About a year ago, Martin Shkreli’s Turing Pharmaceuticals bought a drug and then hiked up its price by 5,000%, raising awareness about how the cost of a drug can skyrocket virtually overnight, especially when it doesn’t face much generic competition.
Today, drug prices are still going up across the board. Case in point: The EpiPen.
In 2007, when drugmaker Mylan bought the autoinjecting device, which contains epinephrine (otherwise known as adrenaline), the list price was $57. Now, a two-pack EpiPen will set you back more than $600 without insurance, according to prescription drug price comparison website GoodRx. Since 2009, when the price was $100 for a two-pack, the price has gone up about 500% (though the price varies between pharmacies).
The price increases have helped transform the EpiPen into a billion-dollar business, despite being a decades-old product.
Meanwhile, according to Consumer Reports, some desperate patients who can’t afford EpiPens anymore have turned to filling syringes with epinephrine themselves — an extremely tricky and potentially dangerous alternative.
Why the EpiPen doesn’t have much competition
There are competitors, though one, called Auvi-Q, has been recalled since last October. The other, called Adrenaclick, is a little different to use (it uses two caps instead of one, for example) and costs more than $400 without insurance, according to GoodRx (though significantly cheaper options may be available with coupons). A generic version of the EpiPen did not get approval from the FDA in March; the agency cited “certain major deficiencies.”
These devices are used in emergencies to treat anaphylaxis, a severe allergic reaction that can make people go into shock, struggle to breathe, or get a skin rash. It’s a common symptom of severe allergies, with one report saying about one in 50 people in the US could be at risk. And these medications, which are kept on hand in case of an allergic reaction, expire about once a year, which means you have to stay up to date with new prescriptions even if you haven’t used a past one.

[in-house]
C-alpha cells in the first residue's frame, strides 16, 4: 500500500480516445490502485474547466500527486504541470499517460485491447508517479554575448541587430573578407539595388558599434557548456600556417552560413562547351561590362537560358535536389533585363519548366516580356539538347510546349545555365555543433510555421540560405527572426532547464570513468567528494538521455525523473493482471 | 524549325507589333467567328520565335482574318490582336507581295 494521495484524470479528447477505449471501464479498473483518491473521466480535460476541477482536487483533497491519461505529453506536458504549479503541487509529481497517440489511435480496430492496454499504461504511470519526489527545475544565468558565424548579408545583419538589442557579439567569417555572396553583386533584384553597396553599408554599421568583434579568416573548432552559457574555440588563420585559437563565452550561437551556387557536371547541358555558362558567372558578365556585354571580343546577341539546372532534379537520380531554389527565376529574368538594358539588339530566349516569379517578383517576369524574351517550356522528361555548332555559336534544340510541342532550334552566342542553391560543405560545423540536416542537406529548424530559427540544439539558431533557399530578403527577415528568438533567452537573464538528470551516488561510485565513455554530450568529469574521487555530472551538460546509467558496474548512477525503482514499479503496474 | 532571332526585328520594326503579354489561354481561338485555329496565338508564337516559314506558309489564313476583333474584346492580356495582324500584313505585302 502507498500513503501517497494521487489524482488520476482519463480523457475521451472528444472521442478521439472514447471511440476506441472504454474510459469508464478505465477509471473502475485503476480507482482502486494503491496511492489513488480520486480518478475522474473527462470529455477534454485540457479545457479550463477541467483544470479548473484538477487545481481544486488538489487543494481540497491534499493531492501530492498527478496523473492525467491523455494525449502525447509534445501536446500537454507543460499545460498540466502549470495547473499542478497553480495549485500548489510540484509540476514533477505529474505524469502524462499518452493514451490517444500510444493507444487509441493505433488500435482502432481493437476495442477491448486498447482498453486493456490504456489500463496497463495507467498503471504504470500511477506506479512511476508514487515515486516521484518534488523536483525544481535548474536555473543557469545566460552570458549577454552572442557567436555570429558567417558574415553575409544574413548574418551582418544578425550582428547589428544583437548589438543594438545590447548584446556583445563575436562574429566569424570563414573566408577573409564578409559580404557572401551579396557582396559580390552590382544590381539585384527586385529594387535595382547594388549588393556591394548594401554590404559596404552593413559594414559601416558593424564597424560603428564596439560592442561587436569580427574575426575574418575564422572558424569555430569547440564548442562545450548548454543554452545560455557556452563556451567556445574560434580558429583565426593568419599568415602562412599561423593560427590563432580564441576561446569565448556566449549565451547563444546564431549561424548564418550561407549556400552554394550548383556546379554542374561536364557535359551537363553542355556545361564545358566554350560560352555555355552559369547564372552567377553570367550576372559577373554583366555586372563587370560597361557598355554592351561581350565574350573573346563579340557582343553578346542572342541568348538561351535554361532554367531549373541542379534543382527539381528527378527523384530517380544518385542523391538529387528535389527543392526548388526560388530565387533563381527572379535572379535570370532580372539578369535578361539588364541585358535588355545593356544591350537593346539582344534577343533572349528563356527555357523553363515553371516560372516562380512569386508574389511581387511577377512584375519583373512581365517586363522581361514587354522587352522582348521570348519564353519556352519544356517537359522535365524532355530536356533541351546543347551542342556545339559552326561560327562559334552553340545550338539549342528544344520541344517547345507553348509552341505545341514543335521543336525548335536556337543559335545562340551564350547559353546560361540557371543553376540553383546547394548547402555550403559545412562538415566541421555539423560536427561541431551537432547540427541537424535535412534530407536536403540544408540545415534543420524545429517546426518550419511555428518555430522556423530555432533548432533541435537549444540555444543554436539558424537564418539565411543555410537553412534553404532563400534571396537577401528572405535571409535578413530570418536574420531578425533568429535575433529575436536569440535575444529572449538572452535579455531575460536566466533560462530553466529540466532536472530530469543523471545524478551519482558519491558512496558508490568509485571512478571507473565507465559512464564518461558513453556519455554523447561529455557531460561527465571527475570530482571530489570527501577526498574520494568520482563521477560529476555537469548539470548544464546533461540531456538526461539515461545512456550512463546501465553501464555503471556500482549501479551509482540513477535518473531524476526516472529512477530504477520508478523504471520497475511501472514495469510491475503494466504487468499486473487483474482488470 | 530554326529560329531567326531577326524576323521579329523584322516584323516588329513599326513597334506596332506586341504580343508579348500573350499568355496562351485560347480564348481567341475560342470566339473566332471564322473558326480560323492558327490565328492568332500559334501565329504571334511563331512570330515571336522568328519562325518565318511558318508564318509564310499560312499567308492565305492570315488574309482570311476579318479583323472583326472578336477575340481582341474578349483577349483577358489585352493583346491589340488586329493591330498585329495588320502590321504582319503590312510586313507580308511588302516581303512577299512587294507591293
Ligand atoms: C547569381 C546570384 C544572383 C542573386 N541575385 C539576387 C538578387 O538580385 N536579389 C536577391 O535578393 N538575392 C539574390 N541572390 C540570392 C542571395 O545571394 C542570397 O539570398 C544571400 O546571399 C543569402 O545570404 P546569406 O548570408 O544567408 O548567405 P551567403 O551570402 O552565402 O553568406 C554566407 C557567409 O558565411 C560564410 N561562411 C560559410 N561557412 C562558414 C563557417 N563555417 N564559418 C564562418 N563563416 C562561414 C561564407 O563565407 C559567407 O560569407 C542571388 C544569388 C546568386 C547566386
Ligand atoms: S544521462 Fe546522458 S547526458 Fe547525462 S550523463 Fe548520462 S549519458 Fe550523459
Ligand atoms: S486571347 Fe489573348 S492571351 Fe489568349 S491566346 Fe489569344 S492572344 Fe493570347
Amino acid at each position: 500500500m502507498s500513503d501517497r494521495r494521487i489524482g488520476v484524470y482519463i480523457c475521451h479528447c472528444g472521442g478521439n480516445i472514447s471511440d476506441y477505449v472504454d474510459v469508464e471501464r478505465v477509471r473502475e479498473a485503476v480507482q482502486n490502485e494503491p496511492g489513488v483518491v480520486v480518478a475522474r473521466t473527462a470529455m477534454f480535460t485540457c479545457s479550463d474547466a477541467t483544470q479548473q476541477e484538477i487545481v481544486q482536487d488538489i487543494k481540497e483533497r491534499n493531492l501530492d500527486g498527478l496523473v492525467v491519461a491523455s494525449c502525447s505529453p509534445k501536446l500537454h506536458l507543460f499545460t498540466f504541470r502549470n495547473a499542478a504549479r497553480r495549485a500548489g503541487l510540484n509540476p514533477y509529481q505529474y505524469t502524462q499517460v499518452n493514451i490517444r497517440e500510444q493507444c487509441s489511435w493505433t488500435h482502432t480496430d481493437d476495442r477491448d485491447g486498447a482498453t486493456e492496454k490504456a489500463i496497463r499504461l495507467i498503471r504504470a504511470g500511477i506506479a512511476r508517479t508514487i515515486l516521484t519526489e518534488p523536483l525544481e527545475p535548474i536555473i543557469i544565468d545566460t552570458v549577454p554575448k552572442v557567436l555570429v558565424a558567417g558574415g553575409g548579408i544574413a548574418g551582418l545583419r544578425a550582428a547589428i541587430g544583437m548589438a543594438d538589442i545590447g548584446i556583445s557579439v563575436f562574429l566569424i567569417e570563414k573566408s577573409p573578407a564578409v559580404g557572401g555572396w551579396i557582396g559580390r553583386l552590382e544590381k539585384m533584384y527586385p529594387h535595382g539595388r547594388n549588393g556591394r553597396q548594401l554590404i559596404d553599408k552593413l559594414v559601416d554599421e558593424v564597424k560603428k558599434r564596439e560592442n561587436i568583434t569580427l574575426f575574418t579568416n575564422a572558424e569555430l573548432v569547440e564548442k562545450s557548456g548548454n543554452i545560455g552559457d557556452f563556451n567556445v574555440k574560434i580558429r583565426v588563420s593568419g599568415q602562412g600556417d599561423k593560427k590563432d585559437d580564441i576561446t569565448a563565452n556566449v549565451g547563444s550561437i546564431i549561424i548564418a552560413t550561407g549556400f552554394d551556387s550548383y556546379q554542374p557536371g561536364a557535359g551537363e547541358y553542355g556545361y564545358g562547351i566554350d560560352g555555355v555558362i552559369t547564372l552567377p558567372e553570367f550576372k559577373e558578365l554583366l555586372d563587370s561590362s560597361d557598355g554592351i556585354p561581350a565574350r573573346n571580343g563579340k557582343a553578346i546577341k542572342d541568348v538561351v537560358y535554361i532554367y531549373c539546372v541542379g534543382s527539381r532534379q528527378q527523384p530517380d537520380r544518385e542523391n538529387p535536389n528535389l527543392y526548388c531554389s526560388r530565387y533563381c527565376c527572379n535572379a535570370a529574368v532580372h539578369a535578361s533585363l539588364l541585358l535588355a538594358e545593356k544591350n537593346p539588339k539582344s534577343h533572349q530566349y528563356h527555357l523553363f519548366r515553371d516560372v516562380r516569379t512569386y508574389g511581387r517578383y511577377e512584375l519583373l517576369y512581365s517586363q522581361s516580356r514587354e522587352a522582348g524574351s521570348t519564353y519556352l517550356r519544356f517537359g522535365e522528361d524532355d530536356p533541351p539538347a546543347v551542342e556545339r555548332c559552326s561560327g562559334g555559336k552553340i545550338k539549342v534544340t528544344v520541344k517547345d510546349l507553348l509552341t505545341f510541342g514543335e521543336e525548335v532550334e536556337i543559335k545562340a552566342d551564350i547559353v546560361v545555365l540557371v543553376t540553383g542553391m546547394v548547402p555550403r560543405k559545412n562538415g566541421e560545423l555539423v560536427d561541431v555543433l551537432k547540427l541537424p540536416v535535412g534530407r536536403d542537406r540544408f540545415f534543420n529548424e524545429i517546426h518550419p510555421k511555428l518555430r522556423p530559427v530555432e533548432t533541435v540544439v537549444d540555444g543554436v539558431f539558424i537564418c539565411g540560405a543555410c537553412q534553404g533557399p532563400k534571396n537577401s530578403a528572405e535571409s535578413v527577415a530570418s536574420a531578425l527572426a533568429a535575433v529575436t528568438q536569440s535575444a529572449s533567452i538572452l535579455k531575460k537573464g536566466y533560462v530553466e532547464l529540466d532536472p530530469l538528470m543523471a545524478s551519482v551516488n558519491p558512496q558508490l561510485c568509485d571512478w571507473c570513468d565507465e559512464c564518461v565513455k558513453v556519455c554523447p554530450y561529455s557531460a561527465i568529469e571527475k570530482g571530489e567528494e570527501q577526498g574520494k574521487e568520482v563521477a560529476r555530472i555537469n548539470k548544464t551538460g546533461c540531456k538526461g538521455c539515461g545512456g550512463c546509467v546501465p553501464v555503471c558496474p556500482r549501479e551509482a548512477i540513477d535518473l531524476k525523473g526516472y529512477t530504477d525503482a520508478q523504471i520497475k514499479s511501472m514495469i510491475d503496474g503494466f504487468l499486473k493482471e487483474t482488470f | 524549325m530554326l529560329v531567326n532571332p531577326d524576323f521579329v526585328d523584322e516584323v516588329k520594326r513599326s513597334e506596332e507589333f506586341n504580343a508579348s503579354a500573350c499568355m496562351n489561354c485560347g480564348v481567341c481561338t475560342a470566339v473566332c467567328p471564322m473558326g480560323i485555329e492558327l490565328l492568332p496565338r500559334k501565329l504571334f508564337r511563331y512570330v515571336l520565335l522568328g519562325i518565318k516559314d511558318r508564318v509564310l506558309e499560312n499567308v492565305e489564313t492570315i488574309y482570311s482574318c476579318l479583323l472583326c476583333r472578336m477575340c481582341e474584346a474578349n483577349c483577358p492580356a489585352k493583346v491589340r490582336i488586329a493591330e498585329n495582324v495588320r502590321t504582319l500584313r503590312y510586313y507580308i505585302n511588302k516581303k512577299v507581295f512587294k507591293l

In its second quarter earnings reported August 9, Mylan attributed its increased sales for specialty drugs(up 33% over 2015) to “higher unit volumes and the realisation of the benefits of customer contract negotiations over the last several quarters related to the EpiPen Auto-Injector,” combined with higher sales for some of its other specialty products.
In response to questions about its high list price, Mylan noted in a statement emailed to Business Insider that about 80% of people with commercial insurance who also used a “My EpiPen Savings Card” received the device for $0.
“With changes in the healthcare insurance landscape, an increasing number of people and families are enrolled in high deductible health plans, and deductible amounts continue to rise,” Mylan said in the statement. “This shift has presented new challenges for consumers, and they are bearing more of the cost. This change to the industry is not an easy challenge to address, but we recognise the need and are committed to working with customers and payors to find solutions to meet the needs of the patients and families we serve.”
With the new school year starting soon, people are losing patience
Politicians, including Sen. Bernie Sanders (D- Vermont) and Sen. Amy Klobuchar (D- Minnesota) are weighing in on the issue as well.
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